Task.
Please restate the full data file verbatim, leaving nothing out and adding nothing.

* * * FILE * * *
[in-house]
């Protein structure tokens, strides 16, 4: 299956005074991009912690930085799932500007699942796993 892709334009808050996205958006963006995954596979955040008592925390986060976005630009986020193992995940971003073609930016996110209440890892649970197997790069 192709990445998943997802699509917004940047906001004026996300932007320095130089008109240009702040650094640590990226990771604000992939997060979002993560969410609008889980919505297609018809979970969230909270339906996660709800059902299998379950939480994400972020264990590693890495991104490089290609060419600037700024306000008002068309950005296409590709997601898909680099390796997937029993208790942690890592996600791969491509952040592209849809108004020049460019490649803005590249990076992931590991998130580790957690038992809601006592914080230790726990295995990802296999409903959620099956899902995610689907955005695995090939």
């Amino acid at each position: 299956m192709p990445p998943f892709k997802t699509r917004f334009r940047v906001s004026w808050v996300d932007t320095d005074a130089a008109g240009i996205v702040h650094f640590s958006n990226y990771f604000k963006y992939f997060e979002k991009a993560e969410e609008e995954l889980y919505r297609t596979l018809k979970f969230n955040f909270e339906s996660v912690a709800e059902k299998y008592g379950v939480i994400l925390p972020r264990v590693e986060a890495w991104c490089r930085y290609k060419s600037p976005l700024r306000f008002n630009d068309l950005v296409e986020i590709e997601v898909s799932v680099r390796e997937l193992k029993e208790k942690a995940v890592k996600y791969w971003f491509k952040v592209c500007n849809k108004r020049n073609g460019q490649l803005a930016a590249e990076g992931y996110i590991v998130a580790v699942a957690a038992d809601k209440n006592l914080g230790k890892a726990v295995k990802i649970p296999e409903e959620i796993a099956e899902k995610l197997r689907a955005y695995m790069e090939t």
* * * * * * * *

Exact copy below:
[in-house]
């Protein structure tokens, strides 16, 4: 299956005074991009912690930085799932500007699942796993 892709334009808050996205958006963006995954596979955040008592925390986060976005630009986020193992995940971003073609930016996110209440890892649970197997790069 192709990445998943997802699509917004940047906001004026996300932007320095130089008109240009702040650094640590990226990771604000992939997060979002993560969410609008889980919505297609018809979970969230909270339906996660709800059902299998379950939480994400972020264990590693890495991104490089290609060419600037700024306000008002068309950005296409590709997601898909680099390796997937029993208790942690890592996600791969491509952040592209849809108004020049460019490649803005590249990076992931590991998130580790957690038992809601006592914080230790726990295995990802296999409903959620099956899902995610689907955005695995090939």
């Amino acid at each position: 299956m192709p990445p998943f892709k997802t699509r917004f334009r940047v906001s004026w808050v996300d932007t320095d005074a130089a008109g240009i996205v702040h650094f640590s958006n990226y990771f604000k963006y992939f997060e979002k991009a993560e969410e609008e995954l889980y919505r297609t596979l018809k979970f969230n955040f909270e339906s996660v912690a709800e059902k299998y008592g379950v939480i994400l925390p972020r264990v590693e986060a890495w991104c490089r930085y290609k060419s600037p976005l700024r306000f008002n630009d068309l950005v296409e986020i590709e997601v898909s799932v680099r390796e997937l193992k029993e208790k942690a995940v890592k996600y791969w971003f491509k952040v592209c500007n849809k108004r020049n073609g460019q490649l803005a930016a590249e990076g992931y996110i590991v998130a580790v699942a957690a038992d809601k209440n006592l914080g230790k890892a726990v295995k990802i649970p296999e409903e959620i796993a099956e899902k995610l197997r689907a955005y695995m790069e090939t």